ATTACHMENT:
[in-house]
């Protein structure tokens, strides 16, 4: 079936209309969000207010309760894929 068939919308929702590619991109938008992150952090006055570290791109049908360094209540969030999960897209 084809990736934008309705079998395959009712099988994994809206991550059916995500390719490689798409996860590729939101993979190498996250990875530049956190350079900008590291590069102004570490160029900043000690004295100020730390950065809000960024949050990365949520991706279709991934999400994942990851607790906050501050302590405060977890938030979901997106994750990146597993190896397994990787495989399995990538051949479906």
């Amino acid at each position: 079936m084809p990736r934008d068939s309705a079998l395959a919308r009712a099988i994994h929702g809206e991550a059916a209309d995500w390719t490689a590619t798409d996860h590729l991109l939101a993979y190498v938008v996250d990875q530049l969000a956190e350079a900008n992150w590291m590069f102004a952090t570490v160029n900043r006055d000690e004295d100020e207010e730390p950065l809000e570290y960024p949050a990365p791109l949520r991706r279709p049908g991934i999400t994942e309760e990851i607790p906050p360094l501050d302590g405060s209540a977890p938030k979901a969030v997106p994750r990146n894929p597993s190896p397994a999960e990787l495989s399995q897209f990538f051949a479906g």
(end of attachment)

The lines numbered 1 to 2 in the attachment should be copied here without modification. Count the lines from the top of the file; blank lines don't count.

[in-house]
């Protein structure tokens, strides 16, 4: 079936209309969000207010309760894929 068939919308929702590619991109938008992150952090006055570290791109049908360094209540969030999960897209 084809990736934008309705079998395959009712099988994994809206991550059916995500390719490689798409996860590729939101993979190498996250990875530049956190350079900008590291590069102004570490160029900043000690004295100020730390950065809000960024949050990365949520991706279709991934999400994942990851607790906050501050302590405060977890938030979901997106994750990146597993190896397994990787495989399995990538051949479906």